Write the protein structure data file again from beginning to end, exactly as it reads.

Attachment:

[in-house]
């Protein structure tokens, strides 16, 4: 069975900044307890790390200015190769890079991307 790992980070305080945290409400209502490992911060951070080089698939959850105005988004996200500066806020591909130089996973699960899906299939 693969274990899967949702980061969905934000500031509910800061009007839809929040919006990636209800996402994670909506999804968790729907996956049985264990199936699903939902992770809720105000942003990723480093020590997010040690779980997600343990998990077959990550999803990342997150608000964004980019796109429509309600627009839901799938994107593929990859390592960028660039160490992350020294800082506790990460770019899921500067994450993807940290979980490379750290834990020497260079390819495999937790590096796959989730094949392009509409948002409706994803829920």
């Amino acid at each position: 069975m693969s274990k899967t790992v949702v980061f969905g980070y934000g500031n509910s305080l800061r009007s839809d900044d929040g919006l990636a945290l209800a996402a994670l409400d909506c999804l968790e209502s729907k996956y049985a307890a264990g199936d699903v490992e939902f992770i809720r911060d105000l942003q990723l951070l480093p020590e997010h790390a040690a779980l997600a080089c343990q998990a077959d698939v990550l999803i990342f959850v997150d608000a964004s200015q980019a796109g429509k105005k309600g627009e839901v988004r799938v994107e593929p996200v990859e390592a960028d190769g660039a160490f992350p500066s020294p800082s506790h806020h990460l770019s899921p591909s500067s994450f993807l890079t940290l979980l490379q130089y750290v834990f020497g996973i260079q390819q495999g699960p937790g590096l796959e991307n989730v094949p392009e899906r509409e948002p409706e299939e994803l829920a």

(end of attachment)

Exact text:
[in-house]
């Protein structure tokens, strides 16, 4: 069975900044307890790390200015190769890079991307 790992980070305080945290409400209502490992911060951070080089698939959850105005988004996200500066806020591909130089996973699960899906299939 693969274990899967949702980061969905934000500031509910800061009007839809929040919006990636209800996402994670909506999804968790729907996956049985264990199936699903939902992770809720105000942003990723480093020590997010040690779980997600343990998990077959990550999803990342997150608000964004980019796109429509309600627009839901799938994107593929990859390592960028660039160490992350020294800082506790990460770019899921500067994450993807940290979980490379750290834990020497260079390819495999937790590096796959989730094949392009509409948002409706994803829920």
């Amino acid at each position: 069975m693969s274990k899967t790992v949702v980061f969905g980070y934000g500031n509910s305080l800061r009007s839809d900044d929040g919006l990636a945290l209800a996402a994670l409400d909506c999804l968790e209502s729907k996956y049985a307890a264990g199936d699903v490992e939902f992770i809720r911060d105000l942003q990723l951070l480093p020590e997010h790390a040690a779980l997600a080089c343990q998990a077959d698939v990550l999803i990342f959850v997150d608000a964004s200015q980019a796109g429509k105005k309600g627009e839901v988004r799938v994107e593929p996200v990859e390592a960028d190769g660039a160490f992350p500066s020294p800082s506790h806020h990460l770019s899921p591909s500067s994450f993807l890079t940290l979980l490379q130089y750290v834990f020497g996973i260079q390819q495999g699960p937790g590096l796959e991307n989730v094949p392009e899906r509409e948002p409706e299939e994803l829920a």